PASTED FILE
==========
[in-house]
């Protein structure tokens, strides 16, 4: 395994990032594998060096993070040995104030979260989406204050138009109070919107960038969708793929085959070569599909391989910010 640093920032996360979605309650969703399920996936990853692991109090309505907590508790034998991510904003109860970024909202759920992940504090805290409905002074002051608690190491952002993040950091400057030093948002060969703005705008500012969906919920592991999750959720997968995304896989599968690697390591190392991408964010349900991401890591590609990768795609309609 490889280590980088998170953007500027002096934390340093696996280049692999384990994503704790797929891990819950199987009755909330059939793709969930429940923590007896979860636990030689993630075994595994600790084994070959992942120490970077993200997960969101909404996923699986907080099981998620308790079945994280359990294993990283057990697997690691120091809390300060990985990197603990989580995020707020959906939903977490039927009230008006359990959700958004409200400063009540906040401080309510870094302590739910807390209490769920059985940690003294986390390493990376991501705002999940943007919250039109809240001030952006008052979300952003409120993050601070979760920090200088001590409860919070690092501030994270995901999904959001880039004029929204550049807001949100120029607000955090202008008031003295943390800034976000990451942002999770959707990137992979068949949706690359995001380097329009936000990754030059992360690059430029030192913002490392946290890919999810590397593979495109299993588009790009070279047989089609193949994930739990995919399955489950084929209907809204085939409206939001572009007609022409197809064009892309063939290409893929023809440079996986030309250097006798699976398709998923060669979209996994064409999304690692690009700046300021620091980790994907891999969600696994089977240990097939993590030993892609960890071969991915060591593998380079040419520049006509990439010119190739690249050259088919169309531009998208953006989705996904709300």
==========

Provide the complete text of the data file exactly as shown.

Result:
[in-house]
């Protein structure tokens, strides 16, 4: 395994990032594998060096993070040995104030979260989406204050138009109070919107960038969708793929085959070569599909391989910010 640093920032996360979605309650969703399920996936990853692991109090309505907590508790034998991510904003109860970024909202759920992940504090805290409905002074002051608690190491952002993040950091400057030093948002060969703005705008500012969906919920592991999750959720997968995304896989599968690697390591190392991408964010349900991401890591590609990768795609309609 490889280590980088998170953007500027002096934390340093696996280049692999384990994503704790797929891990819950199987009755909330059939793709969930429940923590007896979860636990030689993630075994595994600790084994070959992942120490970077993200997960969101909404996923699986907080099981998620308790079945994280359990294993990283057990697997690691120091809390300060990985990197603990989580995020707020959906939903977490039927009230008006359990959700958004409200400063009540906040401080309510870094302590739910807390209490769920059985940690003294986390390493990376991501705002999940943007919250039109809240001030952006008052979300952003409120993050601070979760920090200088001590409860919070690092501030994270995901999904959001880039004029929204550049807001949100120029607000955090202008008031003295943390800034976000990451942002999770959707990137992979068949949706690359995001380097329009936000990754030059992360690059430029030192913002490392946290890919999810590397593979495109299993588009790009070279047989089609193949994930739990995919399955489950084929209907809204085939409206939001572009007609022409197809064009892309063939290409893929023809440079996986030309250097006798699976398709998923060669979209996994064409999304690692690009700046300021620091980790994907891999969600696994089977240990097939993590030993892609960890071969991915060591593998380079040419520049006509990439010119190739690249050259088919169309531009998208953006989705996904709300």